The sun went down as I rode along the Clyde coast, and the mist lifted off the sea, revealing the peaks of Arran, fantastic summits rearing three thousand feet above the water. From Inverkip I climbed up a steep lane till the Firth was stretched below with jumbled mountains on three sides and wedged among them the narrow entrances to long sea lochs. There was lowland Cumbrae laid in the sky-white water, Bute behind, the magnificent ranges of mountainous Arran to the westward, and far behind, delicately etched, the lower hills of Kintyre. In a search for a campsite I climbed the glen of the Kip to where two bridges cross the gorge, one ancient and parapet-less, designated “Roman”. This provided me with enough space for my tent on its very edge, hard, solid ground too.
‘Business’ compelled me to visit Greenock next morning [Collect his Dole money]. I will gloss over the ride along Clydeside to Erskine Ferry, along dockland with a nightmare of railway lines, potholes, narrow places where the copious traffic stream is blocked, then suddenly released to rush madly around. Perhaps the Rock of Dumbarton commanding the northern side of this great river, a Scottish Gibraltar of other days, relieves a dull scene.
I had tea by Loch Lomond. The scene captivated me. For the first time I was in the Highlands, and, expecting little from Loch Lomondside, I was delighted. Especially with the magnetic jumble of peaks towards the head. The whole evening was crowded with beauty. I just strayed along, half bewitched, down to Arrochar at the head of Loch Long, along with wild Glen Croe, where the fantastic rocks of the ‘Cobbler’ overhang, and the quiet road winds round little promontories of rock, and the stream makes green pools and small, rushing linns. At the end, the road is jerked up to the ‘Rest and Be Thankful’ stone, erected by General Wade’s troops. By building roads through the Highlands the English Government, in the surest way, broke the power of the Clans, removing for ever the danger of recurrence of the rebellions which almost set on fire the first half of the eighteenth century. A wild swoop down Glen Kinglas took me to Cairndow on Loch Fyne, and four miles round the head of it, on a lovely pitch where the air had the tang of the sea in it, I set my camp.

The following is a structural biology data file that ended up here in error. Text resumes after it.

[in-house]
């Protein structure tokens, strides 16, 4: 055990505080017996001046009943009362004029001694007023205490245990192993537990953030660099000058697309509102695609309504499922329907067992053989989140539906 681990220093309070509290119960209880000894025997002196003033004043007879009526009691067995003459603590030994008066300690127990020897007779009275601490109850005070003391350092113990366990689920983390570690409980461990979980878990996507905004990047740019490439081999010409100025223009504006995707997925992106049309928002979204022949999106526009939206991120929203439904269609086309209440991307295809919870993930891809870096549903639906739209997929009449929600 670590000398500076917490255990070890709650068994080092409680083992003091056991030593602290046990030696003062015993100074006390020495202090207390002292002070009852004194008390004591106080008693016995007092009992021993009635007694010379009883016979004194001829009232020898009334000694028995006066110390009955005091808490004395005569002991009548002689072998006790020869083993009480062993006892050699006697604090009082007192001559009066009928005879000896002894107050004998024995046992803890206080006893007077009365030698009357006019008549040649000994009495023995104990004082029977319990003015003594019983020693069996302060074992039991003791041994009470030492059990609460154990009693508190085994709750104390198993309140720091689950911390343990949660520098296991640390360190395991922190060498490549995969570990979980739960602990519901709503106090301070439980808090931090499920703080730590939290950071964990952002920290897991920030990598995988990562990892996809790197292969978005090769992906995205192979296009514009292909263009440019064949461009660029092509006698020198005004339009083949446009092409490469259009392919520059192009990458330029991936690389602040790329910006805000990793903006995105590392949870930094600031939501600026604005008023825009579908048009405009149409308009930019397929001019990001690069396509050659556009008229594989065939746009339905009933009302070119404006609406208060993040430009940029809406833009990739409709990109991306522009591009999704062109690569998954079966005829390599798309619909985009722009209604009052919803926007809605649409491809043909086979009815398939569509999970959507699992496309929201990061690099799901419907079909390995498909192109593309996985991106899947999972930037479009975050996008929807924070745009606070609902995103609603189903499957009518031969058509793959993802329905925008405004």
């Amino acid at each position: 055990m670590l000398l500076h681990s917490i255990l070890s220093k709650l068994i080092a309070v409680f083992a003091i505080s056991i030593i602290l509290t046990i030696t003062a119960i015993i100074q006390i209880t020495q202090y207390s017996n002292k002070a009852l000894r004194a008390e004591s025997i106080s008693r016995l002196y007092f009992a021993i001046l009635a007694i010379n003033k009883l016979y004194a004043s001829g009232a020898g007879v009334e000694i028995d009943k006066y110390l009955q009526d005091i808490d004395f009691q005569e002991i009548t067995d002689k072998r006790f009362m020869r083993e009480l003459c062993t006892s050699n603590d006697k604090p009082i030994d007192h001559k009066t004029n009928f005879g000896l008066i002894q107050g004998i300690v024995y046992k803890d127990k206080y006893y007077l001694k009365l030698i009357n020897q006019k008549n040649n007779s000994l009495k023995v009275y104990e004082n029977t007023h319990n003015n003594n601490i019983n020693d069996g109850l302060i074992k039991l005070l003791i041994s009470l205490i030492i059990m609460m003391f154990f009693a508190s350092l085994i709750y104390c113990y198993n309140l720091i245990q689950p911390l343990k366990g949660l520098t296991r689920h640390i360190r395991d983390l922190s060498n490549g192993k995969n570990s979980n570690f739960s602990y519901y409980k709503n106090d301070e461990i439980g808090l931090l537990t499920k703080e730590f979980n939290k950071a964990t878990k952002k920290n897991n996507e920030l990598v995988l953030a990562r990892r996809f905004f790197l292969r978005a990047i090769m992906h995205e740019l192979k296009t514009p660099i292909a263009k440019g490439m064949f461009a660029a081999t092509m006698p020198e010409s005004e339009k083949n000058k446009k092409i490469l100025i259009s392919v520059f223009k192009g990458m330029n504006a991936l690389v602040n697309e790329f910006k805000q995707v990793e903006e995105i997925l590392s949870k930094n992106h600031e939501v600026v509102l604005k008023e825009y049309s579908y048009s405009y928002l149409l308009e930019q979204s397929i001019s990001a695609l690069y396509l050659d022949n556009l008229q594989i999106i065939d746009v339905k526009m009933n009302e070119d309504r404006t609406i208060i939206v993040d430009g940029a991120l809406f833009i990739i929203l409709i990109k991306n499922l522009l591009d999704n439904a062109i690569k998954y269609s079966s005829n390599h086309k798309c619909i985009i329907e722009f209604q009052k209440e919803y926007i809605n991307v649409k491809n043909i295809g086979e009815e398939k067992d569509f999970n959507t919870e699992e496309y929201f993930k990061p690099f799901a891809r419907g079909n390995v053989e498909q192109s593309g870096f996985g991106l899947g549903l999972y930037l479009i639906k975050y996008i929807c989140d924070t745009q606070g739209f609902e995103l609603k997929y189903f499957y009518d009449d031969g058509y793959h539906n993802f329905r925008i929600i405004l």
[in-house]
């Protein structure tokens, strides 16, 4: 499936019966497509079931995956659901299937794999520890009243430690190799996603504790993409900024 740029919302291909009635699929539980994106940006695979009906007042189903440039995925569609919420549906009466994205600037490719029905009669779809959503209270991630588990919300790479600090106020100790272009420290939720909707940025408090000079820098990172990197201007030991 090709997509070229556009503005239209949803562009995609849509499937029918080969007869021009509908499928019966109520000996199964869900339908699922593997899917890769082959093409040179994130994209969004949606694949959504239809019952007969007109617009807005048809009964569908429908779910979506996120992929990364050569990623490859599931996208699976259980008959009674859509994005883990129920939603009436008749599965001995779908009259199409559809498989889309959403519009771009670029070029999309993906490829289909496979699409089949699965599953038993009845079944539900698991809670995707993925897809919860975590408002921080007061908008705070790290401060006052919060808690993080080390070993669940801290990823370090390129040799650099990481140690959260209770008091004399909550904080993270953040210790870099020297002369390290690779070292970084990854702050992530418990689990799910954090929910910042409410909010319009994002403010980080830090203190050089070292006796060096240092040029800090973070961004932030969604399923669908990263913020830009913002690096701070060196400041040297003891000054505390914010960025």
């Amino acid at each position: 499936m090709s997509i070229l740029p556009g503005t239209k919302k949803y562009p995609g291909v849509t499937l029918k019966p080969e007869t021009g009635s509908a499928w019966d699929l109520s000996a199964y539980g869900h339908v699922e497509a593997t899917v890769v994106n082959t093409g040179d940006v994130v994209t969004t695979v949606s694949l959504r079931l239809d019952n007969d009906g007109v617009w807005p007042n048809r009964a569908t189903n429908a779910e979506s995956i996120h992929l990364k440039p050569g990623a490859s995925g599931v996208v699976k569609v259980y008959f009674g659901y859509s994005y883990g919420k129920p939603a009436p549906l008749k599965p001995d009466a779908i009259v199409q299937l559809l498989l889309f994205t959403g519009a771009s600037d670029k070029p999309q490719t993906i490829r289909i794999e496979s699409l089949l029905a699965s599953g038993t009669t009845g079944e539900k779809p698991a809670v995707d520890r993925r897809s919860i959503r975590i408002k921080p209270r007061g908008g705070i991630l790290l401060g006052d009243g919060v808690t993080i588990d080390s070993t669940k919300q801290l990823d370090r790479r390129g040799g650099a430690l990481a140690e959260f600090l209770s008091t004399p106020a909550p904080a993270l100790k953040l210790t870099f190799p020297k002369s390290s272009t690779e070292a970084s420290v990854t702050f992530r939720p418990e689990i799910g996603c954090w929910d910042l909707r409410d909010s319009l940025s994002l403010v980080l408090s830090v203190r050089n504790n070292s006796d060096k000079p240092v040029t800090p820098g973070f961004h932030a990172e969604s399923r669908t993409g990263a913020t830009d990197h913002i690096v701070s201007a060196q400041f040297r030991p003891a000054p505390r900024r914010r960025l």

The great warrior Clan McMidge sorely troubled me. All travellers to Scotland speak in awe and fear of them, and I share it. On Loch Fyne they were a pest, thriving on the Essence of Lavender I had paid a shilling for, in the hope that it would keep them off.
After supper I strolled far down the Loch, and the peaceful beauty of it beguiled me. The tide was out; there was still a streak of day lingering far down the waters. Surely nowhere can one find greater camping places than those freely scattered along the sea-lochs of the Western Highlands!